DAVID SENESHEN, PH.D., P.GEOL. is Vice President of Exploration Services with Vista GeoScience in Golden, Colorado. David Seneshen completed his Ph.D. in exploration geochemistry at Queen’s University in Kingston, Ontario. He has conducted geochemical exploration surveys for minerals and petroleum both within the United States and internationally for Inco, Western Mining Corporation, the Alberta Geological Survey and most recently with Vista GeoScience, which he has co-owned since 2006. Dave has designed, implemented and interpreted baseline environmental surveys before and after well stimulation in unconventional oil & gas plays as an insurance policy against complaints and litigation from landowners and regulatory agencies. Vista GeoScience is also involved in the characterisation and remediation of petroleum contamination for the oil & gas industry.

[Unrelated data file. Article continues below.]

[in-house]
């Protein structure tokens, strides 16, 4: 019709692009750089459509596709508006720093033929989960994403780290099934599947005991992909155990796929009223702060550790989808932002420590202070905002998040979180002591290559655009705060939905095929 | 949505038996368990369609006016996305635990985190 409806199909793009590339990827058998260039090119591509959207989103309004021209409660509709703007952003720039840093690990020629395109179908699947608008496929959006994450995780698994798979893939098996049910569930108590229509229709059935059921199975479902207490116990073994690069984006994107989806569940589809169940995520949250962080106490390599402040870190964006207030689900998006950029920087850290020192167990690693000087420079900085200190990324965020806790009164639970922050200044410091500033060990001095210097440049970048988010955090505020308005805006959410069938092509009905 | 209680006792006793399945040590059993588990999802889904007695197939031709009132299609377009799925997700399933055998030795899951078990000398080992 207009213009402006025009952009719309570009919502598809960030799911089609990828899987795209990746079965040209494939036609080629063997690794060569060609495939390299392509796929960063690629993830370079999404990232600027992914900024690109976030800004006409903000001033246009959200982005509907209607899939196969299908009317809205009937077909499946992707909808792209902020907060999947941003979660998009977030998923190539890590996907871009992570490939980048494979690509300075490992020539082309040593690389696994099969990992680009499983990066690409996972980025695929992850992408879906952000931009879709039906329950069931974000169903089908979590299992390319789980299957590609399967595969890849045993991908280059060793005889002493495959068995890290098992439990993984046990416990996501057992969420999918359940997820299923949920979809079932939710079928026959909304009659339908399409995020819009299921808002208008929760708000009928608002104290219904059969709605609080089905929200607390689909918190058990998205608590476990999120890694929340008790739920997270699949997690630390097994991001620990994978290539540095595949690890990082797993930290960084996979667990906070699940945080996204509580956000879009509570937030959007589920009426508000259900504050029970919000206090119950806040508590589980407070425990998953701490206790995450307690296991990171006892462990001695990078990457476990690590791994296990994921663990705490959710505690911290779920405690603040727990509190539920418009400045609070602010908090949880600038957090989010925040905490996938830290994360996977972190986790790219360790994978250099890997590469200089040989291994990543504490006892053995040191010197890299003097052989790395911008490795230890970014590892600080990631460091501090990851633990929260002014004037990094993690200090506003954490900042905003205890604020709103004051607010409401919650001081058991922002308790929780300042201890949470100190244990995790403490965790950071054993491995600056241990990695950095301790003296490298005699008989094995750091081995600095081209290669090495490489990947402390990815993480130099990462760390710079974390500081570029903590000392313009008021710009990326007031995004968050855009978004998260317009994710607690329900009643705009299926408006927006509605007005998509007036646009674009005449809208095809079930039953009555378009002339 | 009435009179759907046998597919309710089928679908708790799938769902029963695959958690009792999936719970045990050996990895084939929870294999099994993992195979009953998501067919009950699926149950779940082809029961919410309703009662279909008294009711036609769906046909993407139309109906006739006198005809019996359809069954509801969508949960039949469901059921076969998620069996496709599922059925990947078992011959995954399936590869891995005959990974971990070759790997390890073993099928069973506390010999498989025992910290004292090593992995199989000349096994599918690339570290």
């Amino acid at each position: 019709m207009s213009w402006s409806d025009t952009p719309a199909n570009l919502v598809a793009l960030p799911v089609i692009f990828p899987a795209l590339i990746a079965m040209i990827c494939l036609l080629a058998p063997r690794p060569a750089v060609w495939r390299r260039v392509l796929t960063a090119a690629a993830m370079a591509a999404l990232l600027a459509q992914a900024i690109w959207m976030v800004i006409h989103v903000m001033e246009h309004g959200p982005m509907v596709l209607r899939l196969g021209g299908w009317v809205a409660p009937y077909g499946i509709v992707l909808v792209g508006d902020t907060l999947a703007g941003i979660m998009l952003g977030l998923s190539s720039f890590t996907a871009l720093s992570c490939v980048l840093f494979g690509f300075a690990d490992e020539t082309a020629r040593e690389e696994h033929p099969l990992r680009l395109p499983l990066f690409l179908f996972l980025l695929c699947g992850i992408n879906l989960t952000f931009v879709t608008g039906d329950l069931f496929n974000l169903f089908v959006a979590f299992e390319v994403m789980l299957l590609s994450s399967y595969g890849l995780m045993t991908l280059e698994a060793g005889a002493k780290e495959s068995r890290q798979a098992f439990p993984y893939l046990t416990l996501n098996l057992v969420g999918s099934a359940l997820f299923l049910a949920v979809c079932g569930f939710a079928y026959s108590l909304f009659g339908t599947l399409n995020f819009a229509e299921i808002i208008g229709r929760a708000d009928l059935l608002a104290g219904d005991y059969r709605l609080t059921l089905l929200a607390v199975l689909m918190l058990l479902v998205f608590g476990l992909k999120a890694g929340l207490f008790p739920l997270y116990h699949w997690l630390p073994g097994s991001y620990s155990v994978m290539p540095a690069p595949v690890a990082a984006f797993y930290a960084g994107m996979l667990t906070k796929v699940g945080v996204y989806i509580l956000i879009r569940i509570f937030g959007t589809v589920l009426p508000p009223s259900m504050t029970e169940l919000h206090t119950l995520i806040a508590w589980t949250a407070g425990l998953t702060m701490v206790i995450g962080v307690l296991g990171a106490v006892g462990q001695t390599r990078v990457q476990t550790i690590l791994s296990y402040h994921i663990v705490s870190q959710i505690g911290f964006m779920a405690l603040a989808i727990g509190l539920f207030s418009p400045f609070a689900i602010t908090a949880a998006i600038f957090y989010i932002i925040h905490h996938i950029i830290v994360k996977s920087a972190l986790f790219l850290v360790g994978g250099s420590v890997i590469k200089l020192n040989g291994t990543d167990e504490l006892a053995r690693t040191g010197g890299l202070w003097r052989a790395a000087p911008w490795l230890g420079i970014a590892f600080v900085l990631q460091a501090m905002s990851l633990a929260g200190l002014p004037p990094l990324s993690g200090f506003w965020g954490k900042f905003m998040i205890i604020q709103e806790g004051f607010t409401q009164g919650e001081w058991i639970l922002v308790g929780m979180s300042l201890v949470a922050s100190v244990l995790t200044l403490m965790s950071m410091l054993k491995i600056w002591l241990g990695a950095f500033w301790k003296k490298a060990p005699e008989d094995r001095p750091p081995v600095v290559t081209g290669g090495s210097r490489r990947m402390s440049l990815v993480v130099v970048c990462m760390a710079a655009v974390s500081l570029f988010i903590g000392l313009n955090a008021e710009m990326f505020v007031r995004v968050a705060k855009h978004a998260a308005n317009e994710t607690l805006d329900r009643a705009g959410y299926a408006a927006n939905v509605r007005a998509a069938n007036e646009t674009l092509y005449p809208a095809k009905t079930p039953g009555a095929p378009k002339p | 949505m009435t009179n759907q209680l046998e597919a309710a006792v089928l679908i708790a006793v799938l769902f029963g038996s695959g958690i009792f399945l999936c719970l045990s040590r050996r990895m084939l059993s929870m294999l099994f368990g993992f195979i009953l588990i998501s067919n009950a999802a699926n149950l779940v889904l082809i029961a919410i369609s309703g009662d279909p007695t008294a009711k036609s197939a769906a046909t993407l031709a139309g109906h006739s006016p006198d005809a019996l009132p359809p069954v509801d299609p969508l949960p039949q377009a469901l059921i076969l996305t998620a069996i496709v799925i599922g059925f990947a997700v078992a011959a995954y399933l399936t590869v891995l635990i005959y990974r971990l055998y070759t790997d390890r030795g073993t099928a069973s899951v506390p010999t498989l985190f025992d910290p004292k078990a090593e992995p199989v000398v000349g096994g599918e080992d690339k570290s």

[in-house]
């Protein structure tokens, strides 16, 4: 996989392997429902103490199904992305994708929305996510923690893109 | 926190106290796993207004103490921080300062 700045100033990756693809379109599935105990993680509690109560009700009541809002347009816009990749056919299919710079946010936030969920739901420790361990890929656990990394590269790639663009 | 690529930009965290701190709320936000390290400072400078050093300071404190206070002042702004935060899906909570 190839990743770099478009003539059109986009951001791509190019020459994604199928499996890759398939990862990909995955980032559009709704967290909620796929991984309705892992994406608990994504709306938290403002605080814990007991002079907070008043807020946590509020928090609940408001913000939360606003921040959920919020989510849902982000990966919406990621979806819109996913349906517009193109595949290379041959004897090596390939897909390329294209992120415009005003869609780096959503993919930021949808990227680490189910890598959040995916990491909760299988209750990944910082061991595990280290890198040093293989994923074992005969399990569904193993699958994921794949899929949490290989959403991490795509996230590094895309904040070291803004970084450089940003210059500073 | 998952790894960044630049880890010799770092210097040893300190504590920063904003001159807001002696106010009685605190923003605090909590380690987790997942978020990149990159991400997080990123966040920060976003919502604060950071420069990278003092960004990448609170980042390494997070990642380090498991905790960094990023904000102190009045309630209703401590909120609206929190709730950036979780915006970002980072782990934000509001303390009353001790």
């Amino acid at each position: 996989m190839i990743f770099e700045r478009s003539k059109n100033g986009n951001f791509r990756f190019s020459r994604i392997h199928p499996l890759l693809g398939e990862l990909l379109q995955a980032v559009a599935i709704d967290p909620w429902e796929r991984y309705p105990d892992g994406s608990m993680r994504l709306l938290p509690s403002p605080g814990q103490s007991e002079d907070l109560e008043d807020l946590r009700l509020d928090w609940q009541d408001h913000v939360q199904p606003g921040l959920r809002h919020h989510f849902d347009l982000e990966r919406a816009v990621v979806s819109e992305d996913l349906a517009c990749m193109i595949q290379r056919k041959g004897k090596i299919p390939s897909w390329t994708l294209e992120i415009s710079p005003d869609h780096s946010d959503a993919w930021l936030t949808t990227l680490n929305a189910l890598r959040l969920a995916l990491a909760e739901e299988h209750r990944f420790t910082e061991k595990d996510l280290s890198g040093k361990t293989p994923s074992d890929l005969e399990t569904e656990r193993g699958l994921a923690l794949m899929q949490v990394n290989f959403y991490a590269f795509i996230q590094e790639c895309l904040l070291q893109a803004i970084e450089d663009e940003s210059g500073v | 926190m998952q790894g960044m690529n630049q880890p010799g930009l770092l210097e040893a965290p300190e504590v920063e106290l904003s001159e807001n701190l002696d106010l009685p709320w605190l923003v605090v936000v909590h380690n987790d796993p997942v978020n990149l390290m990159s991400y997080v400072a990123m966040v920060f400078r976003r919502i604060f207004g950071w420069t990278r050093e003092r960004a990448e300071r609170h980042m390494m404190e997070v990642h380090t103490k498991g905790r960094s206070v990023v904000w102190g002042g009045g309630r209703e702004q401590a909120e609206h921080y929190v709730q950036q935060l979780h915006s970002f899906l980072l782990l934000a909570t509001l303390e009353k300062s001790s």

JOHN FONTANA, PG, President and CEO of Vista GeoScience in Golden, Colorado, is a professional geologist with over 30 years of experience in environmental investigation and remediation services, and resource exploration geochemistry. John oversees business and technical operations of Vista GeoScience including a geochemical and environmental laboratory, specialised soil gas detection technologies, environmental site investigation and remediation technologies, and has co-authored over 70 presentations and papers on these topics. He pioneered and introduced many of the unique methods and tools Vista uses to support these operations. John developed numerous unique geochemical methodologies for oil and gas exploration. He has provided expert testimony in the area of trace natural gas analysis and natural gas seep related issues. John holds water well contractor’s licences in multiple states and earned a BS in Geology, Oceanography and Physics from Humboldt State University in California.